This casual restaurant, located in the Marina neighborhood of San Francisco, features the cuisine of Campania and the pizzas of Naples. I had heard the staff could be difficult, but we had fabulous service. For those who love Italian wines, the selection of offerings from the Campania, Puglia, Basilicata, and the islands of Sardinia and Sicily is remarkable. Many small boutique wineries are represented. (I wished I had Antonio Galloni with me to help navigate this impressive list, but our sommelier, Emily, was very knowledgeable about the wines.) All aspects of the meal were delicious. The hor d’oeuvres were excellent, and I even enjoyed the tripe ragout. The southern Italian-styled, thin crust pizzas were very authentic with delicious fresh tomato sauces and excellent textural profiles.
The wines included a magnum of non-vintage Bérèche Blanc de Blancs Brut Reserve Champagne. That was followed by two spectacular 2007 Châteauneuf du Papes, the Cuvée da Capo and St.-Prefert’s Charles Giraud, both in magnum. Despite decanting, the Capo from magnum was completely closed as opposed to a 750 ml bottle I had had several weeks earlier. While loaded with potential, the magnum was firm, somewhat austere and hard to penetrate despite all the coaxing we gave it. In contrast, the 2007 St.-Prefert Charles Giraud (a wine I have consistently rated 100) offered up copious notes of lavender, garrigue, blueberries, black raspberries, pepper and meat juices, gobs of fruit and a full-bodied texture. It is a tour de force in winemaking. We also had a bottle of the 2006 Montevetrano from Compania, which rivaled the Cuvée da Capo in terms of being closed. However, it is bursting with potential with an inky/purple color (much darker than either Châteauneuf du Pape). This is one of my favorite Italian wines, but most vintages require 7-8 years of cellaring. The 2006 has two decades of positive evolution ahead of it.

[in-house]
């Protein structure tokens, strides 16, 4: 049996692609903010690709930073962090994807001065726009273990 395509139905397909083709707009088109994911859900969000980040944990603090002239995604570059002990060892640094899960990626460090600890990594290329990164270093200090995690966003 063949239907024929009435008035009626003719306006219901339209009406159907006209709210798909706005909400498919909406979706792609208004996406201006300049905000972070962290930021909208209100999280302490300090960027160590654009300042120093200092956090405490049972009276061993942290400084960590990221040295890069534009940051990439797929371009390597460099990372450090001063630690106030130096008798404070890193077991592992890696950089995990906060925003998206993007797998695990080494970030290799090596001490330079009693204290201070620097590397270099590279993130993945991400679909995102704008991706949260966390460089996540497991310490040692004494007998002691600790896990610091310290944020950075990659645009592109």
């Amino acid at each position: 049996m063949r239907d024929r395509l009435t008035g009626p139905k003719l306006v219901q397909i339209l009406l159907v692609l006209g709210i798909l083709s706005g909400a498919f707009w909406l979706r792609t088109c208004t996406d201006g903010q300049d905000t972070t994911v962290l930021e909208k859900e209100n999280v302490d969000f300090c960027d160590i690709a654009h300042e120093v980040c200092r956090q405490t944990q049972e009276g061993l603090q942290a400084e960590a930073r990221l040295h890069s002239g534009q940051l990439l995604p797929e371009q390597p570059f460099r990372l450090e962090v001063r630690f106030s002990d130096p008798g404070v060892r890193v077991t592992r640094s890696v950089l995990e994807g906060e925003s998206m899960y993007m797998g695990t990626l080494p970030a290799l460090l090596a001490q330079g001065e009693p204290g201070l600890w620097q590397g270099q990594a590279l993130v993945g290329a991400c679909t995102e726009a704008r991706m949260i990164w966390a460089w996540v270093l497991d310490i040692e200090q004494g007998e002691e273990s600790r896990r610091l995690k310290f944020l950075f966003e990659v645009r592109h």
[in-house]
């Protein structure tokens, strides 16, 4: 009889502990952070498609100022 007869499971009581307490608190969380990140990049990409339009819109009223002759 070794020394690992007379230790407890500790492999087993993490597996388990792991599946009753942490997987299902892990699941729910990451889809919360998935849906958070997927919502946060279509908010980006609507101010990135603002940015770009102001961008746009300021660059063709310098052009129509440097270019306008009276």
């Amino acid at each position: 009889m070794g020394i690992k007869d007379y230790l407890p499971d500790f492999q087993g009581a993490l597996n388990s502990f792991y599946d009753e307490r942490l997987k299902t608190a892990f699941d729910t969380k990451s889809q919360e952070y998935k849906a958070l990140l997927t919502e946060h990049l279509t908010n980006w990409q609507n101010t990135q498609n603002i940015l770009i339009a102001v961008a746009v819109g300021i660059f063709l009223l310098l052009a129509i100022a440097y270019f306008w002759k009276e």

This is another casual, fun, noisy, but delicious San Francisco bistro-styled restaurant with a singular style of cuisine. I highly recommend it.
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Petit Louis Bistro
A lookalike, authentic French bistro, Petit Louis in Baltimore's Roland Park is the creation of restauranteurs par excellence Cindy Wolf and Tony Foreman. You feel like you’ve walked into a bistro on the Left Bank of Paris when you enter Petit Louis. The food is classic bistro, and they do it well. All of the courses we had were flavorful, sometimes a trifle rustic, but delicious in their intensity. This was good comfort food prepared extremely well. The wines started with one of the major surprises for me over the last year, the 2006 sparking wine from Tony Soter in Oregon. I had this several times while I was out visiting Oregon, and I had always been impressed, but this is a 10-year-old sparking Rosé that is just sensational, and I’m talking world class—it’s that good. Something this good from France would cost at least two to three times as much, so kudos to Tony Soter. The 1995 Billaud-Simon Chablis Mont de Milieu was oxidized and undrinkable. The 1996 Zind-Humbrecht Pinot Gris Clos St. Urbain Rangen de Thann was sweet, and although it went well with the foie gras, it was just a little too unctuous and sweet a wine...